Currently The Human Genome Project is collecting most data, in order to compare the full genetic makeup of as diverse a group of people as possible in order to identify the specific genetic functions. This is research that will certainly be going on for the rest of our lives. Despite the silence in the media, this project is benefiting people already, specifically in the study of cancer. Perhaps in time, the exact nature of developmental disorders such as those on the spectrum will become clear.


Sympathy or Empathy?

I don’t know what it feels like to watch your child starve. Approximately 1,000,000 adults in central and western Africa this year will experience this very thing. Hopelessness seems like an appropriate word. Perhaps grief and heartbreak? How about rage or anger? Fear maybe? I don’t know.

I look inside myself and I feel angry and outrage, that much is clear. We live in the 21st century we are fighting wars, worrying about the economy, and allowing situations like this are allowed to exist. We are after all a sentient race, and religious & philosophical arguments aside, we are the masters of our own destiny. Our world’s problems are our responsibility.

I feel sorrow too – that there are people will have to endure such cruel circumstances. I can hope that perhaps things this year won’t be so bad – that more people are spared this horror and that perhaps we as a race will make the effort needed to ensure that these miserable circumstance is addressed in a more meaningful way. I can certainly feel compassion for trauma and loss; I can commiserate with someone in a difficult situation I can even share their sorrow – sympathy is easy and something that I feel all the time, but I cannot feel their pain with them because empathy largely outside of my emotional intelligence.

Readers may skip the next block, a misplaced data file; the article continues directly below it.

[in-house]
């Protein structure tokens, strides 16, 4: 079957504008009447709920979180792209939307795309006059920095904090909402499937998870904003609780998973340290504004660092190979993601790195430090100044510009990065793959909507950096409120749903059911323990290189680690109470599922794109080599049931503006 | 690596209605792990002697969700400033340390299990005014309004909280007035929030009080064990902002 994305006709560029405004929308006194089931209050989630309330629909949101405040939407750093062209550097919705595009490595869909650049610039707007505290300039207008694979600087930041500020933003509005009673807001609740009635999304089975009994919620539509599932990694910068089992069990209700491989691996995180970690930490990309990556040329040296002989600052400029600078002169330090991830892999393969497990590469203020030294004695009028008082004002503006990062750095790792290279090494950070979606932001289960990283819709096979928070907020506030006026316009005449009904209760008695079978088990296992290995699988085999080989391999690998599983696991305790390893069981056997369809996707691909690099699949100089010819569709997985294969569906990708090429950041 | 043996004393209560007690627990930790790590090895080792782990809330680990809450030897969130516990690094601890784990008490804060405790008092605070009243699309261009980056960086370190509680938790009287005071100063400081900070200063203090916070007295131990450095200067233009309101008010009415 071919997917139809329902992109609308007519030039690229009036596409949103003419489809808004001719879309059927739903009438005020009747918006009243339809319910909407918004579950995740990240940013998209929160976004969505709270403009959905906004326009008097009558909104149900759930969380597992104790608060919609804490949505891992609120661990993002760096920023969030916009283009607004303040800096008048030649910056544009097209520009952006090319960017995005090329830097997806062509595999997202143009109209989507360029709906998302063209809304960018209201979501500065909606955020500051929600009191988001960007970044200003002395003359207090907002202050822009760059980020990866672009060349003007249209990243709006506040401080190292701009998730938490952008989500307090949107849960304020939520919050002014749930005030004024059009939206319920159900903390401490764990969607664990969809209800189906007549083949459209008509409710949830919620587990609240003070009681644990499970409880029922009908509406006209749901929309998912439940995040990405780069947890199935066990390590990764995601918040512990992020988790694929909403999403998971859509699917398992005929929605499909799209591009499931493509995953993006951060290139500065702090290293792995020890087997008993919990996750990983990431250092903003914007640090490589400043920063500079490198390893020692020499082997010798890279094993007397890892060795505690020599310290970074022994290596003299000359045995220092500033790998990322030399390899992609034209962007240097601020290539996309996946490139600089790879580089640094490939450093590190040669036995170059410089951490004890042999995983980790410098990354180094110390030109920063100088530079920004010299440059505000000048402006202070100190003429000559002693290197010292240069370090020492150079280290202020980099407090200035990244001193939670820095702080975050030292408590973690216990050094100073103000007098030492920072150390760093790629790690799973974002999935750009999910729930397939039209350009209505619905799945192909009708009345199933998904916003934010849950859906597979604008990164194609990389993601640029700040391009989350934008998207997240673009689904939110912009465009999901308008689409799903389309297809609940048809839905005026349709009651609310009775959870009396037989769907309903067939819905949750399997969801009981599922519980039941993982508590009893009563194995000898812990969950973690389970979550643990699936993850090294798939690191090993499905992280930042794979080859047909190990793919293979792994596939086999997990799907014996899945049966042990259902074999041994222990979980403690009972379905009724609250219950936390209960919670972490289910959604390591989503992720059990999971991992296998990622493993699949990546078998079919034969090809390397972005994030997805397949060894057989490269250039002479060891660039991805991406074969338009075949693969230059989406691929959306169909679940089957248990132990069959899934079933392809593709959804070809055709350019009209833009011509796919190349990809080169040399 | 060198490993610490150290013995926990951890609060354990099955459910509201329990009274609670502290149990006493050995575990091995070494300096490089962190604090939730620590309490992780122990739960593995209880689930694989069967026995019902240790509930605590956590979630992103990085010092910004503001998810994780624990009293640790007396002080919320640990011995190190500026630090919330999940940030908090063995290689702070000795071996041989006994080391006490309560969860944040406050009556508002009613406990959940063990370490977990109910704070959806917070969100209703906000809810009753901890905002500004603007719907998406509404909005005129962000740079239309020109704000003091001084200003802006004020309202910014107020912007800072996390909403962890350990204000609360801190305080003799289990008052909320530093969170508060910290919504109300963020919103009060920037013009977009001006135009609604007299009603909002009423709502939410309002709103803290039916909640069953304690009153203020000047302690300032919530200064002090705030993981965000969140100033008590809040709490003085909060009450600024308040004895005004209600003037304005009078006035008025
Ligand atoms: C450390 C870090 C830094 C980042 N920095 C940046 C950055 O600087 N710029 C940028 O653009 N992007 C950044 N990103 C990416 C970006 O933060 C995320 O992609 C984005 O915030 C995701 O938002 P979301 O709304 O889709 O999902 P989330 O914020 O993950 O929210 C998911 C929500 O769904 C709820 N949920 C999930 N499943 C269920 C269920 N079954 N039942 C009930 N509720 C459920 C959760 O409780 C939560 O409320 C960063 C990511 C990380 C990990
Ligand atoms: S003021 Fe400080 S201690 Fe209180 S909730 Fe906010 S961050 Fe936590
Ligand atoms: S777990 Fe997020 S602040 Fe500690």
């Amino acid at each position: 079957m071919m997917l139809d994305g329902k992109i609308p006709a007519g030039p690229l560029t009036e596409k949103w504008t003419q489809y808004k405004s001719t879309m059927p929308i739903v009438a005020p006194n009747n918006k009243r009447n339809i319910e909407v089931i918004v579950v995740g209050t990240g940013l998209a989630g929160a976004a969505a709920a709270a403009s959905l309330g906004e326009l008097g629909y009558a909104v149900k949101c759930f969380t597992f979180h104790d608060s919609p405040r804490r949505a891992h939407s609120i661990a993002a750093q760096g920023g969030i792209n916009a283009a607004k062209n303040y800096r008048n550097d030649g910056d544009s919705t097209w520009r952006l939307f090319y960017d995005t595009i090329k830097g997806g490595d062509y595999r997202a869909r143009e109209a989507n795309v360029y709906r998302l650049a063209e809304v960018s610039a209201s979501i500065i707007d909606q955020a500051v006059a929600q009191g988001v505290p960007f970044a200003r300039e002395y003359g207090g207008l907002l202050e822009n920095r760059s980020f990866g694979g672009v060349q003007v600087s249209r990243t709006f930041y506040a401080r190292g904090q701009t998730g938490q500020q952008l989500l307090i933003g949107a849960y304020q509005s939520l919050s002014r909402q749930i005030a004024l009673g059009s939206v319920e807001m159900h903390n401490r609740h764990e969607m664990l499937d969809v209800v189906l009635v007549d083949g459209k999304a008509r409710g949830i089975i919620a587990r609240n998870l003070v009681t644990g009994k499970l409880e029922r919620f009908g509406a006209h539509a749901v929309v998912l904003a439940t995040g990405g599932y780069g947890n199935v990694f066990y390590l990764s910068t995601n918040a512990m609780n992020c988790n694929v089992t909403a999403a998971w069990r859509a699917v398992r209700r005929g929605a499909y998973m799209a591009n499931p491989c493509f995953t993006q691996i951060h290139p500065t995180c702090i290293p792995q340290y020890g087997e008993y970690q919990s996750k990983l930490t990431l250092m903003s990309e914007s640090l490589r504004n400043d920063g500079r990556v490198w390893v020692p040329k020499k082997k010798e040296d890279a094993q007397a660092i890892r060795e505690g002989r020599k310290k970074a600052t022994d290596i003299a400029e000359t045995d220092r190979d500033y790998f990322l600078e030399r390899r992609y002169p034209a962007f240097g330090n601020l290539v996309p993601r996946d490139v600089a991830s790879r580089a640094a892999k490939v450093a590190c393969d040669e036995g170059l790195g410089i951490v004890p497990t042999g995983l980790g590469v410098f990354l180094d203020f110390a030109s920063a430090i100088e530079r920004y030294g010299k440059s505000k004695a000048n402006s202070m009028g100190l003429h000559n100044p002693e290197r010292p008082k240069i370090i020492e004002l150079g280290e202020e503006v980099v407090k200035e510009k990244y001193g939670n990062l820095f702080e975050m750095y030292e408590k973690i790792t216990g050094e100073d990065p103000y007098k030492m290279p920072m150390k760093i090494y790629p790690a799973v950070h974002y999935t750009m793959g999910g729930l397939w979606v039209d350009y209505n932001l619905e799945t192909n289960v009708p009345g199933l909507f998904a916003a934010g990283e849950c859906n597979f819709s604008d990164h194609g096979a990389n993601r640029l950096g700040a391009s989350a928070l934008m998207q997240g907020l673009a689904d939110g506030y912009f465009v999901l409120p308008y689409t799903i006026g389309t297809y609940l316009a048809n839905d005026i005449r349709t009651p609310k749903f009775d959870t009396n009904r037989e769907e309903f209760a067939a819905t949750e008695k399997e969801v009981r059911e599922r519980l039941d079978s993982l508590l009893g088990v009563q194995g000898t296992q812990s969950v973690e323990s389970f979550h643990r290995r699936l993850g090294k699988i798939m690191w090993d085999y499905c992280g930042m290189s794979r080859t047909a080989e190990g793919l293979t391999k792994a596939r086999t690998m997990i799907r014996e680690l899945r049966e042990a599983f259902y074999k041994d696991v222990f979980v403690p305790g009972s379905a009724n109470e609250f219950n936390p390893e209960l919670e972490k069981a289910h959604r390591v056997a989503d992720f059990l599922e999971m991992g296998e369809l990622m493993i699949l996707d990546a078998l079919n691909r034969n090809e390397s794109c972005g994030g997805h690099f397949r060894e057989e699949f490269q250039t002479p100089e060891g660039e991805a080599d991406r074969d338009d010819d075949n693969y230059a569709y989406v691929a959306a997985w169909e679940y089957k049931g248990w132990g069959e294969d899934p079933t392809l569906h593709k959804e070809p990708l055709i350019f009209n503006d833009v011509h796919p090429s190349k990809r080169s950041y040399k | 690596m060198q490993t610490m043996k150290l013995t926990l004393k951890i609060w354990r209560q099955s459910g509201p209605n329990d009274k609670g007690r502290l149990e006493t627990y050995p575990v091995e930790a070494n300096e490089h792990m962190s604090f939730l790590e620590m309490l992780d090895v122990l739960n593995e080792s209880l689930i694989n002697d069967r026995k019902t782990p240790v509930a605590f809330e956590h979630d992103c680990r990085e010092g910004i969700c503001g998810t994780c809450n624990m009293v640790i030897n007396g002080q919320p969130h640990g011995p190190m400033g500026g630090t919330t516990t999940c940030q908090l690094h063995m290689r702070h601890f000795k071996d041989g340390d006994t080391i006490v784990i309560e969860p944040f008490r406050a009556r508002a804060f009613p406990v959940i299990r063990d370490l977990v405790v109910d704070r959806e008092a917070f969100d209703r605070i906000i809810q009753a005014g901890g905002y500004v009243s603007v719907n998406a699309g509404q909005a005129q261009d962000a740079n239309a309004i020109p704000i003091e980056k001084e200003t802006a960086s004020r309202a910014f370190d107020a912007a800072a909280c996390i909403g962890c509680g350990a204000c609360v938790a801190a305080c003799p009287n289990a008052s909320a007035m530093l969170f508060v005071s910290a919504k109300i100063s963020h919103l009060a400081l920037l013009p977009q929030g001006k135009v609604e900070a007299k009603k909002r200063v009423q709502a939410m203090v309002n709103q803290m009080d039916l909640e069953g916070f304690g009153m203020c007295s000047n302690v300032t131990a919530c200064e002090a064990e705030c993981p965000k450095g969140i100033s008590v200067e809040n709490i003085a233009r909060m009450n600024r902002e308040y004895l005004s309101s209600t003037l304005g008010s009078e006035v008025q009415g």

No matter how many moving images I see off starving children and desperate parents. I don’t know what it is to loose a child, or to be unable to feed one. I don’t know what it feels like to look into a child’s eyes and know that I am unable to help. I can’t imagine what it is that I would feel. I can be happy for someone, or my heart can break for them; at the injustice they are going through, their loss. But ultimately I am incapable of feeling with them. As I understand it, empathy is the ability to take on the mantle of another’s emotions, to clothe your self in their emotional world and that is something that I all too often find myself utterly incapable of.

It took a long time for me to realise the difference, as I suspect it does for most Aspies. It is not an easy thing to admit either, but it is all too often a defining part of Aspergers Syndrome. The word heartless is sometimes thrown around, I have even heard Aspies described as Sociopaths, but the truth is much simpler, for the autistic mind, emotions are overwhelming; the ability to cope with and share the emotions of others is a difficult neurological proposition.

Emotion is a complicated phenomenon and neurologically it is still very poorly understood. I think it is fair to say that among the general population there are varying degrees of Empathy and Sympathy tempered and honed by experiences and upbringing and naturally some are better or worse than others in coping with these emotions. Perhaps the defining thing about Empathy though, is that it is a Social Emotion – one very highly attuned to relating to those around you; after all people are highly social creatures and the benefits of relating to one another in this way is obvious.